The Vimeo is linked above. If you prefer Youtube, you can find it here.
I performed it originally at Nine Worlds Geekfest. Due to various requests, I did a second performance a few months later, with some small additions. This time the lovely folks at Tomfoolery Pictures offered to film it for the record. After months of labour, here’s the finished version. Hail them.
Hope you find it interesting.
Thanks to: Tomfoolery generally for the filming and Adam specifically for making the offer, GOSH comics for hosting it, Chrissy Williams for putting on her best received pronunciation for the intro, Jon Browne for inspiring it, Nine Worlds Geekfest for prompting its writing and original 100% adrenaline and nerves airing, Alan Moore and Dave Gibbons for a comickybook and the Nine Panel Grid for being perfect beyond all human ability to judge.
Girls&WomenToKnow: The 8 year old Chef Taylor Moxey
What began as a way for Taylor to make extra money for a toy has evolved into a successful company out of her parents’ Miami, Florida home kitchen that is earning her big-name clients and her very own billboard. It all started with a Sunday trip to Target when Taylor asked her parents for a toy “I told her, ‘You know what? Find a way to get the money” Vernon Moxey, Taylor’s dad, told TODAY.com. “She asked, ‘Can I sell cookies?’” Moxey, who works as an etiquette consultant but says he was at one point homeless, decided to use this as a life lesson to teach Taylor about being self-sufficient. They wrote out a business agreement on a napkin and Moxey gave Taylor $40 as a loan. Taylor used that money to whip up cookies and brownies, which she then took to church that Sunday to sell after the service.
“Honestly, I didn’t think she would make $40 back,” Moxey said. Taylor ended up making more than enough to pay her dad back and cover the toy. She walked away with $175. Soon after, people from the congregation began calling Taylor asking her to bring her cookies back again. She also entered the KISS Country Midtown Miami Cornbread Competition, where, after competing against adults, she won first place a $250 prize, a billboard and a reputation as one of the town’s top bakers.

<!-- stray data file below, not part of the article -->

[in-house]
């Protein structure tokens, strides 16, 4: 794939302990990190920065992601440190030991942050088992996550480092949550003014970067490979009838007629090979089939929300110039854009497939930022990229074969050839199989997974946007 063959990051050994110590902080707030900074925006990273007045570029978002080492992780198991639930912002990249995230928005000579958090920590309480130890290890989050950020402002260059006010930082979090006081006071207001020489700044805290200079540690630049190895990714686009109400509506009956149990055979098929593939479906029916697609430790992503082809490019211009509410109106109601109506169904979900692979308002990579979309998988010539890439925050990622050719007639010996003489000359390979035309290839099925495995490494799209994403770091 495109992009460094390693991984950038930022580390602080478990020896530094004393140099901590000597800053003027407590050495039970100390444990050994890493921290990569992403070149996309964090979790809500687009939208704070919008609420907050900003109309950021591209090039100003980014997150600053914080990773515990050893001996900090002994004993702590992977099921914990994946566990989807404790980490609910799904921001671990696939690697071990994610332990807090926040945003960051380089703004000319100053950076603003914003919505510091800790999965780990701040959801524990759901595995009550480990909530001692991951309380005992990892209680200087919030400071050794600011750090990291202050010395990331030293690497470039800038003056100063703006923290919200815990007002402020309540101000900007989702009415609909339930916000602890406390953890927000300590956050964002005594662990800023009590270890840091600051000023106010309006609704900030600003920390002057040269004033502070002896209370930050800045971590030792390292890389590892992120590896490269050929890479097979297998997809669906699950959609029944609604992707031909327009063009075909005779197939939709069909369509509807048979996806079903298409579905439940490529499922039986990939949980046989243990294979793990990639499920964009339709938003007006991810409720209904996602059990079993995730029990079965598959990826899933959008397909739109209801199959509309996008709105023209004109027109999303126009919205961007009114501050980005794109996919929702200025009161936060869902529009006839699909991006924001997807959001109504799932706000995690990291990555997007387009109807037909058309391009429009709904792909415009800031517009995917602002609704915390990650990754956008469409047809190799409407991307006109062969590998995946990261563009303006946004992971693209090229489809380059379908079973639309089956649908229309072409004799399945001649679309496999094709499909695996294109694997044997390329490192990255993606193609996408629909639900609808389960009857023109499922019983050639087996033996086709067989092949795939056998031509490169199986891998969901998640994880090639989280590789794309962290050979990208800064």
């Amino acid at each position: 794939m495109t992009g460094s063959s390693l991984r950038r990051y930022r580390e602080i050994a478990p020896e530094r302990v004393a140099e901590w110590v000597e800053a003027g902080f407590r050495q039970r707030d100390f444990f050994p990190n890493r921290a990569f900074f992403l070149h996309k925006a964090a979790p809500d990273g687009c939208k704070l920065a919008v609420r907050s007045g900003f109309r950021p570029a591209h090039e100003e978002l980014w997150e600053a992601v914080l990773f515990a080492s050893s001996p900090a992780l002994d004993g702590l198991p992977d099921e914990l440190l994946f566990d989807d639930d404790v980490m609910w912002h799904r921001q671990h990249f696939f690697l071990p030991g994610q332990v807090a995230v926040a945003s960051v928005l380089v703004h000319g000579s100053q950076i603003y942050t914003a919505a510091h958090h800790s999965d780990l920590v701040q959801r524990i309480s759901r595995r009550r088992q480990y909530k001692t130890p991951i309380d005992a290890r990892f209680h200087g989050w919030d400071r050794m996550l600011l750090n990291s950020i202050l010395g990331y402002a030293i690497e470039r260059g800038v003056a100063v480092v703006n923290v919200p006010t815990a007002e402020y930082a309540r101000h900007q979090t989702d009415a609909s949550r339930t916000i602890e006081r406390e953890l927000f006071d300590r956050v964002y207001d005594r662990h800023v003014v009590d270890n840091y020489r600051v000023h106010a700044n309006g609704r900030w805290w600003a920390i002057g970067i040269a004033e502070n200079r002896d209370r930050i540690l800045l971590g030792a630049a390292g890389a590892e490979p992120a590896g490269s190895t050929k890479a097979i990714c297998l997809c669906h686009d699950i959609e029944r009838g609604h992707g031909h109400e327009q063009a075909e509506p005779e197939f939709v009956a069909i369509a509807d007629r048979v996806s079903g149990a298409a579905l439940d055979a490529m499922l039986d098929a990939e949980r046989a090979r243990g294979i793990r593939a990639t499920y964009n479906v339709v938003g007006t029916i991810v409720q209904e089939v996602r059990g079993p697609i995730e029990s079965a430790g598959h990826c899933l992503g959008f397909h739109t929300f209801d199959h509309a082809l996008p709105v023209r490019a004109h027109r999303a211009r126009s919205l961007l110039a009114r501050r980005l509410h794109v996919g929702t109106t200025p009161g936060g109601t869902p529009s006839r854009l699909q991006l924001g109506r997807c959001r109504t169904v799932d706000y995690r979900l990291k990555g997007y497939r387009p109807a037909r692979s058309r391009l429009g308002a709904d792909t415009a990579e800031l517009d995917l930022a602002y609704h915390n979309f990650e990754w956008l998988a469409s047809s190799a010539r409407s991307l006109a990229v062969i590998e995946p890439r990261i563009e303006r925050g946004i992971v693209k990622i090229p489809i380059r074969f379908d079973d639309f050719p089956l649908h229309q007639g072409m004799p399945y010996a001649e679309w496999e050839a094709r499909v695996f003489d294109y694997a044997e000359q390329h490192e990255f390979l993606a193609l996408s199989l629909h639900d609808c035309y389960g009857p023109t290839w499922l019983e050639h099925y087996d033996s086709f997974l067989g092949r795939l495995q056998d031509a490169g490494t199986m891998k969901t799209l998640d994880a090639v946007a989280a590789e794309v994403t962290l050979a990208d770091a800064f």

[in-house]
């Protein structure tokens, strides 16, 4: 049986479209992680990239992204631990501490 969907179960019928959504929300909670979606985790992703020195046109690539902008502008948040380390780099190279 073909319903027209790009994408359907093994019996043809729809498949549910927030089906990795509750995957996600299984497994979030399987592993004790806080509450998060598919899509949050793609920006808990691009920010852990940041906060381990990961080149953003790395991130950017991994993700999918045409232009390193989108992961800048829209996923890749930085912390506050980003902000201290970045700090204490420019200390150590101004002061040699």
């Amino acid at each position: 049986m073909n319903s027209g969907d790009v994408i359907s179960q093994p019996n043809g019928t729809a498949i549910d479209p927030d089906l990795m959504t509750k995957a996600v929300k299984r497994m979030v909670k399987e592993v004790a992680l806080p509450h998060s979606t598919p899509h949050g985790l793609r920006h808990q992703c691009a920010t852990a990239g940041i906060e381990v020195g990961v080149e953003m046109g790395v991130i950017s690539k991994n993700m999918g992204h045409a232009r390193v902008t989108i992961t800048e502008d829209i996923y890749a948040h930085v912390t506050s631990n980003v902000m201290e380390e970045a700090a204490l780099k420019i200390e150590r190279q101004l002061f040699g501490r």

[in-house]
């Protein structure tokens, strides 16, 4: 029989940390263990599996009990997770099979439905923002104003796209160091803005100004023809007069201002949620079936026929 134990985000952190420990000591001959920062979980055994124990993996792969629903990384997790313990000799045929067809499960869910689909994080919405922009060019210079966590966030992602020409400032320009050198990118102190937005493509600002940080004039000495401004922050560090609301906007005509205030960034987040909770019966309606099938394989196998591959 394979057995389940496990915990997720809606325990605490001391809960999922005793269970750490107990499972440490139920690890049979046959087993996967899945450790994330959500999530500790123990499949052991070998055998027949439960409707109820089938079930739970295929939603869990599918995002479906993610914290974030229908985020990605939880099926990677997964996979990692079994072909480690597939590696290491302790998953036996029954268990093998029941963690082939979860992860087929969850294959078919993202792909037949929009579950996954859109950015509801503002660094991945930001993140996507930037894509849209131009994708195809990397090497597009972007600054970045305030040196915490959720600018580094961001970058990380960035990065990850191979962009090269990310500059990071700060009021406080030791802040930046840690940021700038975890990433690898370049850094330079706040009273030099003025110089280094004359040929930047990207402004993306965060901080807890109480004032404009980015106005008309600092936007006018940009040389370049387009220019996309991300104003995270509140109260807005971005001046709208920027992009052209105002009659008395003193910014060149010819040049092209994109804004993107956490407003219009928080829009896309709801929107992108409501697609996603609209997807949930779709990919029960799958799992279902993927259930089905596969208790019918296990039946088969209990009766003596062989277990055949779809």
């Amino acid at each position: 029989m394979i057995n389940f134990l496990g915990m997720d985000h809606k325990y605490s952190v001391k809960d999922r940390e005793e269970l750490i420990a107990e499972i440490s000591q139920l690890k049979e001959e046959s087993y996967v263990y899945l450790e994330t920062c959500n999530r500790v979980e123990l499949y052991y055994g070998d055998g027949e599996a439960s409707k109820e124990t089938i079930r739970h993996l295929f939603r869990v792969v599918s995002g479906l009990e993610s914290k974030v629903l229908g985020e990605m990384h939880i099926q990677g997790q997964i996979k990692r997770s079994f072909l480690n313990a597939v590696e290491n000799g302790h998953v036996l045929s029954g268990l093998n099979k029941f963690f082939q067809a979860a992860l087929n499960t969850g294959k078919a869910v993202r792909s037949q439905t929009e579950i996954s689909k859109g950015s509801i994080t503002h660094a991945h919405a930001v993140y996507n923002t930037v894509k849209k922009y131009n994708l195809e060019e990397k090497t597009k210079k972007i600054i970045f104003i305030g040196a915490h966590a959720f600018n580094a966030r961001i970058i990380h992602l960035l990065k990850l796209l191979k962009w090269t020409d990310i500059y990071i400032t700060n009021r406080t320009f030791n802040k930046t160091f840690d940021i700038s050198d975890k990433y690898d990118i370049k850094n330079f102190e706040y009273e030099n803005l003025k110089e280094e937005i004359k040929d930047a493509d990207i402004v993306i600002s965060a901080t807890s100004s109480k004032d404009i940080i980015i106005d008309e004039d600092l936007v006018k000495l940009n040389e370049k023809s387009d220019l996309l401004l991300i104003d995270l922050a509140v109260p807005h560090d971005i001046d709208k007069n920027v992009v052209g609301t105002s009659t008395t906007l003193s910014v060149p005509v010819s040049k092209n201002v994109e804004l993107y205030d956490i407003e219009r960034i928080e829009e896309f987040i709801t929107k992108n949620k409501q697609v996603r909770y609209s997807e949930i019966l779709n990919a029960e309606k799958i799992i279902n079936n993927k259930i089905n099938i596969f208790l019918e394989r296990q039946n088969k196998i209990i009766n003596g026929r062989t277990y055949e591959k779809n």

“Everything went bonkers,” Moxey said, adding that his daughter’s clients include former Miami Heat player Joel Anthony and HGTV designer Bobby Berk. “Suddenly I’m taking orders for Taylor’s Cookies and Cupcakes.” For Taylor, it seems that the business is more fun than hard work. “I think baking is mostly my passion,” she said. “You get to take your recipe and different people’s recipes and add different things to them.” She’s hoping to host a party this summer serving cupcakes with palm trees on the frosting. Taylor credits Martha Stewart among her inspirations. She not only makes the baked goods out of her parents’ kitchen, but she also creates a custom box for each customer, made with stickers, markers and other handmade decorations.
“It’s almost nostalgic,” Moxey said. “She takes time to color it, put stickers on it. People say they made them feel like a kid again.” Taylor has made nearly $10,000 so far, she donates 30 percent of her proceeds to raise dyslexia awareness, a learning disorder that her own dad has. “If you have a platform and people can hear your voice, it’s important to use it for some good,” Moxey said. Orders continue to pour in for Taylor’s confectioneries, her parents are making a strong effort to keep the business under control so Taylor can focus on being a kid. “I don’t want to take away her childhood,” Moxey said. “Every decision is cleared by us, but we allow her to make the decision.”
THIS IS AMAZING. I LOVE THIS GIRL.
Love working round full moon, so much energy … (at the moon)
The End of Days
It’s official, truth is dead. The end is nigh. Over the weekend, dark cartoon lord David OReilly’s blog of banal photographs masquerading as #HyperRealCG officially suckered Laughing Squid, Gizmodo and The Huffington Post into mildy hysterical clickbait headlines like “I can’t believe these hyper real pictures are completely CG and not real,” and “CGI Faces Are Officially As Real As Actual Human Faces”. Looking at these Images of twee gardens, public sculpture, glossy interiors and bland ephemera, it’s impossible to tell which images are ‘real’ and which are fake.